An inmate's failure to comply with this requirement may be excused where: (1) administrative remedies were not in fact “ ‘available’ to the prisoner,” (2) “defendants' own actions inhibit[ed]” exhaustion, or (3) “ ‘special circumstances' ․ justify” non-exhaustion. Hemphill v. New York, 380 F.3d 680, 686 (2d Cir.2004). Messa argues that, unlike other aspects of exhaustion, which he concedes are properly resolved by the court, determining whether an inmate asserts a valid excuse for non-exhaustion is a task for the jury. We are not persuaded.
First, the Seventh Amendment's guarantee of the right to “the ultimate determination of issues of fact by the jury,” In re Peterson, 253 U.S. 300, 309–10 (1920), does not extend to the “threshold issue[s] that courts must address to determine whether litigation is being conducted in the right forum at the right time,” Dillon, 596 F.3d at 272 (emphasis added). As one of our sister courts put it, “[j]uries decide cases, not issues of judicial traffic control.” Pavey, 544 F.3d at 741.
Messa is incorrect that the presence of disputed material facts converts exhaustion into a jury issue. Matters of judicial administration often require district judges to decide factual disputes that are not bound up with the merits of the underlying dispute. In such cases, the Seventh Amendment is not violated. See Alliance for Envtl. Renewal v. Pyramid Crossgates Co., 436 F.3d 82, 87–88 (2d Cir.2006); see also Robinson v. Metro–North Commuter R.R. Co., 267 F.3d 147, 170 n. 14 (2d Cir.2001). Here, the factual disputes relating to exhaustion are not intertwined with the merits of Messa's underlying excessive force claim.
Second, Messa's proposal ignores Congress's reasons for requiring administrative exhaustion, which are to (1) encourage inmates to pursue administrative steps “that they might otherwise prefer to skip,” Sapp v. Kimbrell, 623 F.3d 813, 823 (9th Cir.2010); (2) “provide[ ] prisons with a fair opportunity to correct their own errors,” Woodford, 548 U.S. at 94; and (3) “reduce the quantity and improve the quality of prisoner suits,” Porter v. Nussle, 534 U.S. 516, 524 (2002). To require a jury trial before it is certain that an inmate is entitled to be in federal court would seriously undercut these goals. See Bryant, 530 F.3d at 1376. “[O]ne could envision a series of jury trials before there was a trial on the merits: a jury trial to decide exhaustion, a verdict finding that the prisoner had failed to exhuast, an administrative proceeding, the resumption of the litigation, and another jury trial on failure to exhaust.” Pavey, 544 F.3d at 741.
Third, Messa argues that excuses for PLRA exhaustion are analogous to a statute of limitations, an issue that may be tried to a jury as of right, see Katz v. Goodyear Tire & Rubber Co., 737 F.2d 238, 242–43 (2d Cir.1984); Bertha Bldg. Corp. v. Nat'l Theatres Corp., 248 F.2d 833, 840 (2d Cir.1957). He is wrong. While it is true that the two are similar in some ways—e.g., both are non-jurisdictional affirmative defenses—they serve very different functions in our civil justice system.
As discussed, PLRA exhaustion is a condition that must be satisfied before the courts can act on an inmate-plaintiff's action. Harris v. Hegmann, 198 F.3d 153, 158 (5th Cir.1999). A statute of limitations, on the other hand, “represent[s] a pervasive legislative judgment that it is unjust to fail to put the adversary on notice to defend within a specified period of time and that ‘the right to be free of stale claims in time comes to prevail over the right to prosecute them.’ “ United States v. Kubrick, 444 U.S. 111, 117 (1979) (quoting R.R. Telegraphers v. Ry. Express Agency, 321 U.S. 342, 349 (1944)). In other words, one doctrine opens the courthouse door and the other closes it. In fact, because these two doctrines play such important—and distinct—roles in our system of justice, we recently held that statutes of limitations “ ‘must be tolled while a prisoner completes the mandatory exhaustion process.’ “ Gonzalez v. Hasty, No. 07–1787–pr, 2011 WL 2463562, at *5 (2d Cir. June 22, 2011) (quoting Brown v. Valoff, 422 F.3d 926, 943 (9th Cir.2005)).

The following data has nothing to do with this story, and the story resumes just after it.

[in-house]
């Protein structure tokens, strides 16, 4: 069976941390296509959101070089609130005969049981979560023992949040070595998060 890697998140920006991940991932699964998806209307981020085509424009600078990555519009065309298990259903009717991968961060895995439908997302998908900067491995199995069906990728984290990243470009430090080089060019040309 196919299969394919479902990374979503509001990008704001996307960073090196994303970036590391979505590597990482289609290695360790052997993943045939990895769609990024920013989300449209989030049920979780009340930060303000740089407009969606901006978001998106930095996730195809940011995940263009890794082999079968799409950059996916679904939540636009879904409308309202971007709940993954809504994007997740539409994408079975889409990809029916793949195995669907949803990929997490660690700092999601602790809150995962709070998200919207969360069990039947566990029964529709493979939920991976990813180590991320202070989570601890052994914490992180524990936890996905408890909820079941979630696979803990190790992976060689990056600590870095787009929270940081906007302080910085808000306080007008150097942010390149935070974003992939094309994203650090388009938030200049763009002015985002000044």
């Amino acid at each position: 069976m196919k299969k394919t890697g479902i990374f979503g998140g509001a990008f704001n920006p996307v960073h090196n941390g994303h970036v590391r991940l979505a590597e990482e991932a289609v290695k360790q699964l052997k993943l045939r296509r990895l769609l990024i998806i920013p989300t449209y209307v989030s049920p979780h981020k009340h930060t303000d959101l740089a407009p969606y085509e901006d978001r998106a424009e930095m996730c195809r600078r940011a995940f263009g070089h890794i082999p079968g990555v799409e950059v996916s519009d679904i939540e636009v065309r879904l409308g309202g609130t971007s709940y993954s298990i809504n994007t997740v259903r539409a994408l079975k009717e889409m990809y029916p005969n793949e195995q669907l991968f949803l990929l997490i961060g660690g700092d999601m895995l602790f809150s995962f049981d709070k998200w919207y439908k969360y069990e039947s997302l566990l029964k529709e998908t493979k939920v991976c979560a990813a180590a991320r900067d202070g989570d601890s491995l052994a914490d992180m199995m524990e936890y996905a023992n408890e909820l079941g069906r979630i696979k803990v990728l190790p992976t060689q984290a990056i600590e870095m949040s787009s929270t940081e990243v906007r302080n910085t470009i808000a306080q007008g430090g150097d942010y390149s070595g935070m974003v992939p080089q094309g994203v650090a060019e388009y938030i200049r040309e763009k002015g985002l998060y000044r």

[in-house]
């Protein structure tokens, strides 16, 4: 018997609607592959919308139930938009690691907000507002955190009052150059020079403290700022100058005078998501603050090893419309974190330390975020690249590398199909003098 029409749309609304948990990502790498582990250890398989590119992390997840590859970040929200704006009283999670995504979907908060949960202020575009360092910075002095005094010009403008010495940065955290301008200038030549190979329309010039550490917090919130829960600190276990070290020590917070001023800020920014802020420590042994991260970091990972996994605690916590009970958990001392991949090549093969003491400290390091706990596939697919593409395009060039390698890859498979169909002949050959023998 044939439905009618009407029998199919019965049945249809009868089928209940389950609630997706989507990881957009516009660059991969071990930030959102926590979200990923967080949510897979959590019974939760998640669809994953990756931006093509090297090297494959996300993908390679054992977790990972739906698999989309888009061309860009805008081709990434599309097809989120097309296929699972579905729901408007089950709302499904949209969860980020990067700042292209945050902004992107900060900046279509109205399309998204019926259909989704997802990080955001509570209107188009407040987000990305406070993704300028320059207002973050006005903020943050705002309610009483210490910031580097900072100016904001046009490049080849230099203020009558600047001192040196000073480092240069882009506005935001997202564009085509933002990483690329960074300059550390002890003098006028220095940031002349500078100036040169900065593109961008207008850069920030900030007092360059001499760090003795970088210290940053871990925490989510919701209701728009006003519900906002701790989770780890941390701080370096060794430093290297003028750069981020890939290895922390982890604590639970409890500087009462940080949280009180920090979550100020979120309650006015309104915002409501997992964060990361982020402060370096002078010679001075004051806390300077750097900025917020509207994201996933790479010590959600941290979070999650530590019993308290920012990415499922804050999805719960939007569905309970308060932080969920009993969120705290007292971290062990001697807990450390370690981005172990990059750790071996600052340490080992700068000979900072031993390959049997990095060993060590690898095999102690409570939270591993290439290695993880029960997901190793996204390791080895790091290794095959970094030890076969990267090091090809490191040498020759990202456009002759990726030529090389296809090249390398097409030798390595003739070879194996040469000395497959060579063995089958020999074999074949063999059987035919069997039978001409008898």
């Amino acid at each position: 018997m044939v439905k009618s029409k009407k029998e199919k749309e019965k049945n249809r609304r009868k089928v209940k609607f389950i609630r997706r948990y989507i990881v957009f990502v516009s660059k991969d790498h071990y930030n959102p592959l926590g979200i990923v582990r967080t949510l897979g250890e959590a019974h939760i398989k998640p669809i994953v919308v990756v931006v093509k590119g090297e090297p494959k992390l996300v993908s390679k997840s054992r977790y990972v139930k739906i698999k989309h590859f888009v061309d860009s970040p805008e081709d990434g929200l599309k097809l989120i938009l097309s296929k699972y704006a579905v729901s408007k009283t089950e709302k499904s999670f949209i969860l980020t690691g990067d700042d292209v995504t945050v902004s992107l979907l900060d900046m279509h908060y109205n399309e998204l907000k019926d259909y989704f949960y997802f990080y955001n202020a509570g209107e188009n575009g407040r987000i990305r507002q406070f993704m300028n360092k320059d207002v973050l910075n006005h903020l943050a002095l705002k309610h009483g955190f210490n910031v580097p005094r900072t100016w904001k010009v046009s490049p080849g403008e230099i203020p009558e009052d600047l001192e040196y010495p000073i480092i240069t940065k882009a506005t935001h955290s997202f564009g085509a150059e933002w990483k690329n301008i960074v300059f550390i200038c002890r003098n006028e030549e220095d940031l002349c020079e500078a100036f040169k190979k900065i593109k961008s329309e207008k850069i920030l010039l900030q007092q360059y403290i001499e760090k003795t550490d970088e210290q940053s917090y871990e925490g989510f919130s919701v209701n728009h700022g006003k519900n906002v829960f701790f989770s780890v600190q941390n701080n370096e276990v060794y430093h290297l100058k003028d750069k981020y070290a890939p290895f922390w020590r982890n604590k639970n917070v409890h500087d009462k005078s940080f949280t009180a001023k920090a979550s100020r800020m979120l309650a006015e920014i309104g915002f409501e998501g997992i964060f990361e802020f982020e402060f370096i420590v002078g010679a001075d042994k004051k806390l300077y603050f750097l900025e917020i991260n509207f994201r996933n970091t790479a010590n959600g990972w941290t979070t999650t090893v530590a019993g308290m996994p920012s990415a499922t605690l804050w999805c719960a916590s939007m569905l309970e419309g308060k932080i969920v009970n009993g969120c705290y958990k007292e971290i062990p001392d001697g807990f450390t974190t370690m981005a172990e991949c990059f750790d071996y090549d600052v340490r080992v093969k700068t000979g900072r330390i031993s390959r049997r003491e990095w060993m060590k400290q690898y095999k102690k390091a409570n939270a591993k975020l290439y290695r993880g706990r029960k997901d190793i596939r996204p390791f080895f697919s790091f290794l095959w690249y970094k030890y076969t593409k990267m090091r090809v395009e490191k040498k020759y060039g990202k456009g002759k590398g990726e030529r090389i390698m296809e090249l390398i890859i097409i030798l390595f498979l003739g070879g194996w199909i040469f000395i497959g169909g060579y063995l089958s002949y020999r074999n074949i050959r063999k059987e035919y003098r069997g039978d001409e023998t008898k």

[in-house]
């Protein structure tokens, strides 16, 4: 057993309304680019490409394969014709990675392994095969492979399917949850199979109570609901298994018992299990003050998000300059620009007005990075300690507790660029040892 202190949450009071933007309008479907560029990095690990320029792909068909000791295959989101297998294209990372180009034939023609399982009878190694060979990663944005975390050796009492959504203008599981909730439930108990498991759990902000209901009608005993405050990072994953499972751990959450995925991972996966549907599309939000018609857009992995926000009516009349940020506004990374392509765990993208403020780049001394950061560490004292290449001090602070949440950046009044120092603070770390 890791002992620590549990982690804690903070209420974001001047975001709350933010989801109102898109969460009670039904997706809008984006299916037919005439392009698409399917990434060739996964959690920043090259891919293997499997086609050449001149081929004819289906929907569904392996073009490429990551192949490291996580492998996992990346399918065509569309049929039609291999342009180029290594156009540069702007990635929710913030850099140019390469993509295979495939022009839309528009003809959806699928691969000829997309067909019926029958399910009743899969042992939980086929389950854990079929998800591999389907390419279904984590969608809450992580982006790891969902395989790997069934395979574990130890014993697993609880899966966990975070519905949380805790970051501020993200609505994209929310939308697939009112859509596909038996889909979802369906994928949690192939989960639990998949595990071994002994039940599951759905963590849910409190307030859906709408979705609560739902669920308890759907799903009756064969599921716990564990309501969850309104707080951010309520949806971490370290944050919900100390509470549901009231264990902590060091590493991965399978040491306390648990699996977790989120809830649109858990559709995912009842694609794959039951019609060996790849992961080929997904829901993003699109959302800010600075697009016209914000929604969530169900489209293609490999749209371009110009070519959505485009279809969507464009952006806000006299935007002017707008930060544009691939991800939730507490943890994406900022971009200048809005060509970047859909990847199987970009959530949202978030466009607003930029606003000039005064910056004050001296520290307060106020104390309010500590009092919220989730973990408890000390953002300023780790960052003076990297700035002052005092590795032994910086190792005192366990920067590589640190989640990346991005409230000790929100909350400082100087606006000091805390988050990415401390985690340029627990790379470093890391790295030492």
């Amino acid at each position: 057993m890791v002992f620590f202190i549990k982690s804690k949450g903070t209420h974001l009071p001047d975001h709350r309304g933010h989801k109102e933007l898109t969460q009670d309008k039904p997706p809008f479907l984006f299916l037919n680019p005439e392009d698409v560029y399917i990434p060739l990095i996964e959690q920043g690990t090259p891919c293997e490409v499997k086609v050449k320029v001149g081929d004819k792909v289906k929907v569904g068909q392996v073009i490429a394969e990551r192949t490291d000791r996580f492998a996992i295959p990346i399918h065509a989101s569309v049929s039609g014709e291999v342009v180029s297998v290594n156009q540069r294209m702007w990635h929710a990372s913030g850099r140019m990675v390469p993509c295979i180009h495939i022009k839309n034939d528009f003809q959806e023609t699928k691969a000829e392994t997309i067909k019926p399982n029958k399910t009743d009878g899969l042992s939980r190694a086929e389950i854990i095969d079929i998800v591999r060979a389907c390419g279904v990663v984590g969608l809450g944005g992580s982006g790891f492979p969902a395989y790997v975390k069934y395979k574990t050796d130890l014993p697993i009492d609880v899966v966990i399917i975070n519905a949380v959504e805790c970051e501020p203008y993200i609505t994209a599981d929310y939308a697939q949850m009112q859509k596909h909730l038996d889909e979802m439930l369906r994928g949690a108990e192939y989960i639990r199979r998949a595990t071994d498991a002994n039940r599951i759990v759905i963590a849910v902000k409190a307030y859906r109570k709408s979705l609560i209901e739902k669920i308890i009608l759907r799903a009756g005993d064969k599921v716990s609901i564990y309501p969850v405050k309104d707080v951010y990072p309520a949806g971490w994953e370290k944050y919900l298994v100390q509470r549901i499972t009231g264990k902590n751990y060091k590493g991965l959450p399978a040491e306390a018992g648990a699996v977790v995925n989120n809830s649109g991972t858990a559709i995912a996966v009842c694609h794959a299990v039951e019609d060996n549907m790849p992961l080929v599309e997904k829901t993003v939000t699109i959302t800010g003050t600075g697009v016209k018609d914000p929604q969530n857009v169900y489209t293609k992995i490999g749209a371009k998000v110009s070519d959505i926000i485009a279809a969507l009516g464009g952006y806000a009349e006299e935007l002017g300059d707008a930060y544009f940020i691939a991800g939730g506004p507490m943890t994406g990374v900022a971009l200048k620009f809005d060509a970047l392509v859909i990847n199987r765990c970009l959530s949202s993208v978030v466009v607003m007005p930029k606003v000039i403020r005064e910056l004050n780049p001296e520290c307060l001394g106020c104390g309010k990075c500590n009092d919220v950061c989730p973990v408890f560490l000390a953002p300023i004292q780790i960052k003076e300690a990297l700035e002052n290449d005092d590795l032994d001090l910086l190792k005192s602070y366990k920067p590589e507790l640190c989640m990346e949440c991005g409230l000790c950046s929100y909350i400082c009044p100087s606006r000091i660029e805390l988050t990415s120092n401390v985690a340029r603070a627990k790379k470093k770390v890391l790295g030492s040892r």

Finally, we are not persuaded by the argument that a jury trial should be permitted if exhaustion is no longer possible, i.e., if a dismissal for failure to exhaust will “end litigation rather than shunting it to another forum,” Pavey, 544 F.3d at 741. The Seventh Amendment does not promise a jury trial on all issues that might, as a practical matter, finally dispose of a case. Rather, it guarantees the right to a jury's resolution of the merits of the ultimate dispute. See Markman v. Westview Instruments, 517 U.S. 370, 377 (1996); see also In re Peterson, 253 U.S. at 309–10. There has been no interference with that right in Messa's case: whether defendants used excessive force in the prison yard that day has yet to be determined.
We have considered Messa's remaining arguments and conclude that they are without merit. The district court did not err in rejecting Messa's excuses after consideration of the evidence presented at the January 11 hearing. Nor was the district court's denial of Messa's request for an adjournment—after the case had been pending almost seven years—an abuse of discretion. See Dow Chem. Pac. Ltd. v. Rascator Maritime S.A., 782 F.2d 329, 341 (2d Cir.1986).
For the foregoing reasons, we hold that the Seventh Amendment does not guarantee a jury trial on factual disputes regarding administrative exhaustion under the PLRA. Accordingly, the judgment of the district court is AFFIRMED.
1. The specifics of the IGP are discussed in Espinal v. Goord, 558 F.3d 119, 125–27 (2d Cir.2009).